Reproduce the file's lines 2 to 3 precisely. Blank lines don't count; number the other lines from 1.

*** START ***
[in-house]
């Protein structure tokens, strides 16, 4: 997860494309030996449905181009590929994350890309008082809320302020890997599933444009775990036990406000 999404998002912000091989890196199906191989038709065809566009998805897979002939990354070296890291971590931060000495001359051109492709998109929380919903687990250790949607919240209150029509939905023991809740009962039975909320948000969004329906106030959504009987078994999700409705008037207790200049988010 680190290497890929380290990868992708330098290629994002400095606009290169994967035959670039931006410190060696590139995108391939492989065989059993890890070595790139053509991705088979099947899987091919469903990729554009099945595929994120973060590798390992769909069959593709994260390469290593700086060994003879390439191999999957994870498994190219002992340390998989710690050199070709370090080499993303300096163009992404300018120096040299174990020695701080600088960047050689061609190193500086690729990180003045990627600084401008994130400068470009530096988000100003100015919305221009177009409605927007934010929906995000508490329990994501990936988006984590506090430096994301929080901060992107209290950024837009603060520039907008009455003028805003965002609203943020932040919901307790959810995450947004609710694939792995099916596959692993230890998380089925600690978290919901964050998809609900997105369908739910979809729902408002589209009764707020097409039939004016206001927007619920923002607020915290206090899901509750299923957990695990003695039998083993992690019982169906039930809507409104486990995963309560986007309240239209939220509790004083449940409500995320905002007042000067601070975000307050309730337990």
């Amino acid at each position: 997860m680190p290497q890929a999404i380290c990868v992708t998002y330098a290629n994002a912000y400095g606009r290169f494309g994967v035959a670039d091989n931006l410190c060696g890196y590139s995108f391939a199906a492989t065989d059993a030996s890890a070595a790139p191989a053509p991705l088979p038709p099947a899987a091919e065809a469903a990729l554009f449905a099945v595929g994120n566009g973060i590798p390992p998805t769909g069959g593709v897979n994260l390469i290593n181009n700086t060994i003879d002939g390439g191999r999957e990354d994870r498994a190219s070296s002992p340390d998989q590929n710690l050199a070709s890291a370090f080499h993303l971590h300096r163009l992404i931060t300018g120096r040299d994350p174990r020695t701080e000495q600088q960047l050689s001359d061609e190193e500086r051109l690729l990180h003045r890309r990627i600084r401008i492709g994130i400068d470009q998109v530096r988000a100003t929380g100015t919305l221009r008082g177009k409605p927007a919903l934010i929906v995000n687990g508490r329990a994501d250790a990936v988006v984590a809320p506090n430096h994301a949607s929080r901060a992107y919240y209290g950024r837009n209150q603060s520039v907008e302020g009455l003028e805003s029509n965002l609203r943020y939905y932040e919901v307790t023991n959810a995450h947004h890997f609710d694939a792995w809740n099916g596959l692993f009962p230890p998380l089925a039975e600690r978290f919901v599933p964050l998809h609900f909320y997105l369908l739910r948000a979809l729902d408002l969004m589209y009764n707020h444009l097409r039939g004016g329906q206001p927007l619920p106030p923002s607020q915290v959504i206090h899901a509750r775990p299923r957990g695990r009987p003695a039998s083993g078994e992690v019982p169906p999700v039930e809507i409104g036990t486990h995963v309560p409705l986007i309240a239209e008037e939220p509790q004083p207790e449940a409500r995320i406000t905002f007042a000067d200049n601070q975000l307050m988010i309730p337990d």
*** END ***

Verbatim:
């Protein structure tokens, strides 16, 4: 997860494309030996449905181009590929994350890309008082809320302020890997599933444009775990036990406000 999404998002912000091989890196199906191989038709065809566009998805897979002939990354070296890291971590931060000495001359051109492709998109929380919903687990250790949607919240209150029509939905023991809740009962039975909320948000969004329906106030959504009987078994999700409705008037207790200049988010 680190290497890929380290990868992708330098290629994002400095606009290169994967035959670039931006410190060696590139995108391939492989065989059993890890070595790139053509991705088979099947899987091919469903990729554009099945595929994120973060590798390992769909069959593709994260390469290593700086060994003879390439191999999957994870498994190219002992340390998989710690050199070709370090080499993303300096163009992404300018120096040299174990020695701080600088960047050689061609190193500086690729990180003045990627600084401008994130400068470009530096988000100003100015919305221009177009409605927007934010929906995000508490329990994501990936988006984590506090430096994301929080901060992107209290950024837009603060520039907008009455003028805003965002609203943020932040919901307790959810995450947004609710694939792995099916596959692993230890998380089925600690978290919901964050998809609900997105369908739910979809729902408002589209009764707020097409039939004016206001927007619920923002607020915290206090899901509750299923957990695990003695039998083993992690019982169906039930809507409104486990995963309560986007309240239209939220509790004083449940409500995320905002007042000067601070975000307050309730337990």
């Amino acid at each position: 997860m680190p290497q890929a999404i380290c990868v992708t998002y330098a290629n994002a912000y400095g606009r290169f494309g994967v035959a670039d091989n931006l410190c060696g890196y590139s995108f391939a199906a492989t065989d059993a030996s890890a070595a790139p191989a053509p991705l088979p038709p099947a899987a091919e065809a469903a990729l554009f449905a099945v595929g994120n566009g973060i590798p390992p998805t769909g069959g593709v897979n994260l390469i290593n181009n700086t060994i003879d002939g390439g191999r999957e990354d994870r498994a190219s070296s002992p340390d998989q590929n710690l050199a070709s890291a370090f080499h993303l971590h300096r163009l992404i931060t300018g120096r040299d994350p174990r020695t701080e000495q600088q960047l050689s001359d061609e190193e500086r051109l690729l990180h003045r890309r990627i600084r401008i492709g994130i400068d470009q998109v530096r988000a100003t929380g100015t919305l221009r008082g177009k409605p927007a919903l934010i929906v995000n687990g508490r329990a994501d250790a990936v988006v984590a809320p506090n430096h994301a949607s929080r901060a992107y919240y209290g950024r837009n209150q603060s520039v907008e302020g009455l003028e805003s029509n965002l609203r943020y939905y932040e919901v307790t023991n959810a995450h947004h890997f609710d694939a792995w809740n099916g596959l692993f009962p230890p998380l089925a039975e600690r978290f919901v599933p964050l998809h609900f909320y997105l369908l739910r948000a979809l729902d408002l969004m589209y009764n707020h444009l097409r039939g004016g329906q206001p927007l619920p106030p923002s607020q915290v959504i206090h899901a509750r775990p299923r957990g695990r009987p003695a039998s083993g078994e992690v019982p169906p999700v039930e809507i409104g036990t486990h995963v309560p409705l986007i309240a239209e008037e939220p509790q004083p207790e449940a409500r995320i406000t905002f007042a000067d200049n601070q975000l307050m988010i309730p337990d």